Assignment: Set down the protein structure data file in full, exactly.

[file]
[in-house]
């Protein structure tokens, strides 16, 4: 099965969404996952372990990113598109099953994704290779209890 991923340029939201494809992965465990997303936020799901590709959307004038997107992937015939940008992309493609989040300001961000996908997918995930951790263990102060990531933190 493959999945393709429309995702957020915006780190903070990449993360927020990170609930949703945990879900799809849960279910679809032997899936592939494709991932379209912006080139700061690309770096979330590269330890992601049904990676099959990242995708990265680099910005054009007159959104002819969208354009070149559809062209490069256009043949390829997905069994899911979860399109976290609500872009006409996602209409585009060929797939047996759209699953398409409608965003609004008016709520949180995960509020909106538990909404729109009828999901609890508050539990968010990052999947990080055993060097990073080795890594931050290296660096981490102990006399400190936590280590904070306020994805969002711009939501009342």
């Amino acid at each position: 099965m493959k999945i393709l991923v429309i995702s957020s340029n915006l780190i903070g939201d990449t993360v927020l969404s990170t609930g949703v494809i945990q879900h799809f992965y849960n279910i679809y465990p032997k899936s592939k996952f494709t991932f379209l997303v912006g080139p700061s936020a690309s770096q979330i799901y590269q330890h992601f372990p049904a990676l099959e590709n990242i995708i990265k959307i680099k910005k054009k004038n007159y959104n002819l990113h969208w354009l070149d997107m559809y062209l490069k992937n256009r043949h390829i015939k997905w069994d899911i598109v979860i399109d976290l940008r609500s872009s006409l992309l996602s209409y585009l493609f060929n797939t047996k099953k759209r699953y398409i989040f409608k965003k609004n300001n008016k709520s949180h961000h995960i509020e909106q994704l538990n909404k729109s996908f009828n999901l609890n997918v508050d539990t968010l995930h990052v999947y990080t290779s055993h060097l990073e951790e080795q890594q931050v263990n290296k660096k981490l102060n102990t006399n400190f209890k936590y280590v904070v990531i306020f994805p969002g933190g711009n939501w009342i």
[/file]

[in-house]
């Protein structure tokens, strides 16, 4: 099965969404996952372990990113598109099953994704290779209890 991923340029939201494809992965465990997303936020799901590709959307004038997107992937015939940008992309493609989040300001961000996908997918995930951790263990102060990531933190 493959999945393709429309995702957020915006780190903070990449993360927020990170609930949703945990879900799809849960279910679809032997899936592939494709991932379209912006080139700061690309770096979330590269330890992601049904990676099959990242995708990265680099910005054009007159959104002819969208354009070149559809062209490069256009043949390829997905069994899911979860399109976290609500872009006409996602209409585009060929797939047996759209699953398409409608965003609004008016709520949180995960509020909106538990909404729109009828999901609890508050539990968010990052999947990080055993060097990073080795890594931050290296660096981490102990006399400190936590280590904070306020994805969002711009939501009342």
């Amino acid at each position: 099965m493959k999945i393709l991923v429309i995702s957020s340029n915006l780190i903070g939201d990449t993360v927020l969404s990170t609930g949703v494809i945990q879900h799809f992965y849960n279910i679809y465990p032997k899936s592939k996952f494709t991932f379209l997303v912006g080139p700061s936020a690309s770096q979330i799901y590269q330890h992601f372990p049904a990676l099959e590709n990242i995708i990265k959307i680099k910005k054009k004038n007159y959104n002819l990113h969208w354009l070149d997107m559809y062209l490069k992937n256009r043949h390829i015939k997905w069994d899911i598109v979860i399109d976290l940008r609500s872009s006409l992309l996602s209409y585009l493609f060929n797939t047996k099953k759209r699953y398409i989040f409608k965003k609004n300001n008016k709520s949180h961000h995960i509020e909106q994704l538990n909404k729109s996908f009828n999901l609890n997918v508050d539990t968010l995930h990052v999947y990080t290779s055993h060097l990073e951790e080795q890594q931050v263990n290296k660096k981490l102060n102990t006399n400190f209890k936590y280590v904070v990531i306020f994805p969002g933190g711009n939501w009342i």